Throughout the results, for example, three countries in Europe tell a differing story, namely Greece, Hungary and Italy. In the case of Greece and Hungary, support for maintaining economic sanctions on Russia is more like half what it is in other Western countries at 37% and 32%. Support for military and other hybrid measures is also distinctly lower, such as only fifth in these two countries who support NATO providing heavy weapons like long-range artillery to Ukrainian forces, and around a third in favour of sharing intelligence. Italy often tends to fall somewhere between the two overall distributions of Hungary and Greece on one hand and the more hawkish Western bloc on the other.

Likewise on the subject of possible options for a peace settlement, a third in Greece and Hungary, alongside a quarter in Italy, favour recognising Russian sovereignty over Crimea even if Russia gave up none of its new Ukrainian territory. A third or more in all three countries support keeping Ukraine out of NATO regardless of whether or how much Ukrainian territory Russia agrees to relinquish.

Beyond the West, the Russian Government has more friends, it seems, in Turkey, Egypt and Saudi Arabia, where only around 35% support economic sanctions on Russia, while comparable portions can be seen in Indonesia and Thailand. Support for military measures is also lower, such as barely a third in Turkey, Egypt and Saudi who support NATO sending heavy weapons to Ukraine, and between a quarter to a third who back cyber attacks within Russia.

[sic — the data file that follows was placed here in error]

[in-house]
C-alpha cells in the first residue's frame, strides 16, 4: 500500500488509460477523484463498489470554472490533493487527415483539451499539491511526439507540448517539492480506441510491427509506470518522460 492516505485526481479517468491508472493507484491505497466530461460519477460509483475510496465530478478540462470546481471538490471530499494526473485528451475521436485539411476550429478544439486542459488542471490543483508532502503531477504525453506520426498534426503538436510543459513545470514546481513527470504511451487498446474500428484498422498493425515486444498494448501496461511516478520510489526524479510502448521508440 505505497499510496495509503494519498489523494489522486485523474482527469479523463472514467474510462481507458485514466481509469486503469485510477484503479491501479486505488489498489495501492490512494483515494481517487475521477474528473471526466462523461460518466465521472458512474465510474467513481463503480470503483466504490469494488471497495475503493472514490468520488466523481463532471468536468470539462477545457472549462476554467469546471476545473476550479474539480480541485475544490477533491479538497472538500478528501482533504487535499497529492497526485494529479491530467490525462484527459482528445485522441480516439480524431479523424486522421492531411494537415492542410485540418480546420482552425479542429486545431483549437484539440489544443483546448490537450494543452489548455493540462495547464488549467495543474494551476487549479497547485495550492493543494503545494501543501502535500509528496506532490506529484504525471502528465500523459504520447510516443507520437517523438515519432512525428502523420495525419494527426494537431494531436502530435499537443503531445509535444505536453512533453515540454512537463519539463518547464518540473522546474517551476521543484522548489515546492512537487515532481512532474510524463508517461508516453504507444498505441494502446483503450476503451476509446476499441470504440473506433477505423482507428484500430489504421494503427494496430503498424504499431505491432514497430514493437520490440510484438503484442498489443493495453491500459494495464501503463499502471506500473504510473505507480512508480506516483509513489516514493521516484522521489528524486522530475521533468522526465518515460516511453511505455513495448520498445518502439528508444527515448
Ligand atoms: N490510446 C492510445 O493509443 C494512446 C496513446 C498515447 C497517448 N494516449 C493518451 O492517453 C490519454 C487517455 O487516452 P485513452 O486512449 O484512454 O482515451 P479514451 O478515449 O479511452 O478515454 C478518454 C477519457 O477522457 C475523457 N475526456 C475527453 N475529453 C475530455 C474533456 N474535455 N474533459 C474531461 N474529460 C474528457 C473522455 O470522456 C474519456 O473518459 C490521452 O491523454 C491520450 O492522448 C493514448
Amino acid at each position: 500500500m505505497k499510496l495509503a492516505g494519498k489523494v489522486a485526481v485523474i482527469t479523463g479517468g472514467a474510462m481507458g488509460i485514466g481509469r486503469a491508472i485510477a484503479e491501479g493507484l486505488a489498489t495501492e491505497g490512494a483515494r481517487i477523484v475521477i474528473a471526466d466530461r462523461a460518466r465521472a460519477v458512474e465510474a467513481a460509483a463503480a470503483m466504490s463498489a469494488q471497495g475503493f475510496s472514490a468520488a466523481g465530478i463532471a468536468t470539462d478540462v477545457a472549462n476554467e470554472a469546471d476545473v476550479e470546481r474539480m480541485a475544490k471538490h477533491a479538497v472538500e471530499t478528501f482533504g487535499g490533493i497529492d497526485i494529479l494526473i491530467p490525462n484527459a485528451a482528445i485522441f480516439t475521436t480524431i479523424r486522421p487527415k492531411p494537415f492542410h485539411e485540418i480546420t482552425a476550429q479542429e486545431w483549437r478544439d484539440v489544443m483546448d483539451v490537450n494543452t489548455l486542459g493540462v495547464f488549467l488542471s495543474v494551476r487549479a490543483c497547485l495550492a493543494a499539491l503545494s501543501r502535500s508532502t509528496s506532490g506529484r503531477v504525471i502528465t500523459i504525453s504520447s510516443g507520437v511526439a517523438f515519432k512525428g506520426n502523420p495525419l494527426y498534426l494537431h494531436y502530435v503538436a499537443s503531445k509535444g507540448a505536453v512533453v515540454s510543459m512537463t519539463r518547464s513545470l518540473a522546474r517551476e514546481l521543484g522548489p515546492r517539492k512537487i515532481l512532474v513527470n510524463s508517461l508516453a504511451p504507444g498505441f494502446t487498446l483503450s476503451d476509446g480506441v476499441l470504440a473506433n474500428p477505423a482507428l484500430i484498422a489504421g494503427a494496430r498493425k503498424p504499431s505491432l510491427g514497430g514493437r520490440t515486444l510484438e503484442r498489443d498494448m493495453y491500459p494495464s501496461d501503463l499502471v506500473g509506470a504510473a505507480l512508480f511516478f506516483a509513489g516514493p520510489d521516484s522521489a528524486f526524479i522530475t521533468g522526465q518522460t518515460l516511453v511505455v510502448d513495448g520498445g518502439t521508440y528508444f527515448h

See results

Image: Getty


All figures, unless otherwise stated, are from YouGov Plc. Total sample sizes were: France=1067; Germany=1183; Sweden=1015; Denmark=1038; Spain=1011; Italy=1007; Greece=1112; Hungary=1006; Poland=1011; Britain=1019; Australia=1005; United States=1054; Canada=1007; Brazil=1065; Mexico=1014; Turkey=1045; Egypt*=1004; Saudi Arabia*=1003; India*=1025; Japan=1074; Indonesia*=1060; Thailand*=1013; Kenya*=1036; Nigeria*=1054; South Africa=1011. Fieldwork was undertaken between 24th August–22nd September, 2022. The surveys were carried out online. For those markets labelled *, the figures have been weighted and are representative of the online adult population aged 18+. For other markets, the figures have been weighted and are representative of the adult population aged 18+. There is a margin of error associated with different sample sizes and different distributions of answers. For a 1000 sample, it is +/- 3% at the 95% confidence level. When reporting results for subsamples, the margin of error will be higher than for the total sample, such as up to +/- 6% for a 300 sub-sample.